x Abu Dhabi, UAETuesday 25 July 2017

Emcredit takes lead in data sharing

Credit bureaus across the Gulf plan to share their information for the first time as mounting bad debts hit profits.

DUBAI // Credit bureaus across the Gulf plan to share their information for the first time, as mounting bad debts hit profits and force companies to put potential trading partners under closer scrutiny. Emcredit, the country's first credit bureau, plans to form an organisation with other GCC countries and leading trade partners such as Pakistan and Iran, said Ali Ibrahim, its managing director.

An announcement on the new entity will come in about a month, he said. The UAE legal system has struggled with the fallout from the financial crisis which has already led to more than 500,000 bounced cheques being written in the first four months of this year, according to the Central Bank. Mr Ibrahim, who is also the deputy director general for executive affairs at the Department of Economic Development, said the new organisation would be a cross-border association between all the credit bureaus.

"For example, if a UAE businessman is wanting to do business in another country, he could check the credit report of another company before making a decision," he said. The Regional Credit Bureau Association would expand further the reach of Emcredit, which was formed in late 2006 to increase access to information about the credit records of companies and individuals so they could better judge the risk of lending or doing business with them. A federal law that would mandate all financial institutions and banks to use Emcredit is with the Cabinet for final approval.

Mr Ibrahim said there was a stronger need than ever for Emcredit to expand operations after the financial crisis spread to the country's economy. "The banks are realising that they need the credit information even more now than in the past," he said. Zaid Kamhawi, the chief business officer of Emcredit, said banks were now using the data to assess the risk of their current customers rather than issuing new loans.

"The demand for credit information has changed," he said. "Now they need to control and manage defaults. The best way to do this is to look closely at the current customers." Emcredit was originally formed to increase the amount of credit available to small and medium-sized companies, which banks were reluctant to lend to because of a lack of information about their credit history, Mr Kamhawi said. This, too, has become more important because banks have sharply cut lending to these companies in the wake of the financial crisis.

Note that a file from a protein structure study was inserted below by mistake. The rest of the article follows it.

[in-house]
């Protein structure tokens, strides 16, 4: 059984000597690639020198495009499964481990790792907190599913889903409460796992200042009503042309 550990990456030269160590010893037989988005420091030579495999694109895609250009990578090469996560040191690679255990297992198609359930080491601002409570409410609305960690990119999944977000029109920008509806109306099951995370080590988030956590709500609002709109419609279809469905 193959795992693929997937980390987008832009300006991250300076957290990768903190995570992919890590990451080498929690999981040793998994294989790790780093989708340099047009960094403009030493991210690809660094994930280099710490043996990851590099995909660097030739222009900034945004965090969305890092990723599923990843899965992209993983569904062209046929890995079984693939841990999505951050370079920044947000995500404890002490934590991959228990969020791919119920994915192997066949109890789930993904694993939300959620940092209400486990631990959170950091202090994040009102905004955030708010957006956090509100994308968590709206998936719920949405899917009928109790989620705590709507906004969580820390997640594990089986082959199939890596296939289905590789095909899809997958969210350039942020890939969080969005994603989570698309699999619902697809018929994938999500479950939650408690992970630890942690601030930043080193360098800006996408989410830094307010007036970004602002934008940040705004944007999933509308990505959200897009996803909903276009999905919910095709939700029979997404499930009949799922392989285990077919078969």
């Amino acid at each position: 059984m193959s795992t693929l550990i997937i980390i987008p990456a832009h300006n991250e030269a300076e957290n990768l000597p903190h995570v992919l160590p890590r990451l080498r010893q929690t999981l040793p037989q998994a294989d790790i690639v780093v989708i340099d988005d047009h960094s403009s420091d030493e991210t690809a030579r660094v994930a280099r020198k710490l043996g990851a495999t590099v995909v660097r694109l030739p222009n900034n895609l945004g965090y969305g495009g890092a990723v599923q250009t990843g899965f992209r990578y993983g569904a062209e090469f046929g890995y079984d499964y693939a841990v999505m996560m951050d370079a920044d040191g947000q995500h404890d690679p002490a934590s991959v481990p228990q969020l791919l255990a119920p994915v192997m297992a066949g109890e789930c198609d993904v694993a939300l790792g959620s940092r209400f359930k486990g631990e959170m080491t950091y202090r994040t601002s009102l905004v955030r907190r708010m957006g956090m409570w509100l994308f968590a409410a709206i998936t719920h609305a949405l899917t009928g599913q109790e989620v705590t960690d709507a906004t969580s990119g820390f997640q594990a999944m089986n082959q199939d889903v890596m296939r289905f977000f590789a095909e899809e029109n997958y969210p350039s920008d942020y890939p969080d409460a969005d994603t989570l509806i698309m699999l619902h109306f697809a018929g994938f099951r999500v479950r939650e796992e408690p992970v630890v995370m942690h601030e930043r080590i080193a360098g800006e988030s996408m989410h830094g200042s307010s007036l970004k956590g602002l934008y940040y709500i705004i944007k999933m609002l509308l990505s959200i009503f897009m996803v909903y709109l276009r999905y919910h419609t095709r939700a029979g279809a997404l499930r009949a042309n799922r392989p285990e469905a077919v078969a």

Bouncing cheques is a crime in the UAE and can mean up to three years in jail for people found guilty of the offence. The property downturn has swelled the number of bad cheques in circulation. Declining rents and property values caught people who paid for off-plan homes or rented accommodation with post-dated cheques. Emcredit is working with other government agencies on possible solutions to reduce the number of arrests for bounced cheques. One idea that is still under review is to create a special centre to arbitrate such cases without going to court.

"The Justice Ministry is looking at creating some law to address this," Mr Ibrahim said. "We are doing feasibility studies, but we feel it needs more review." Improving the availability of credit information in the region could dissuade companies or individuals with bad credit records from attempting to obtain excessive loans or use post-dated cheques for fraudulent purposes, Mr Ibrahim said. "Once this information is shared between banks or anybody, then these people will not be accepting cheques from any individual who has a past," Mr Ibrahim said. "In our analysis, the majority of cheque bouncers are repeat offenders."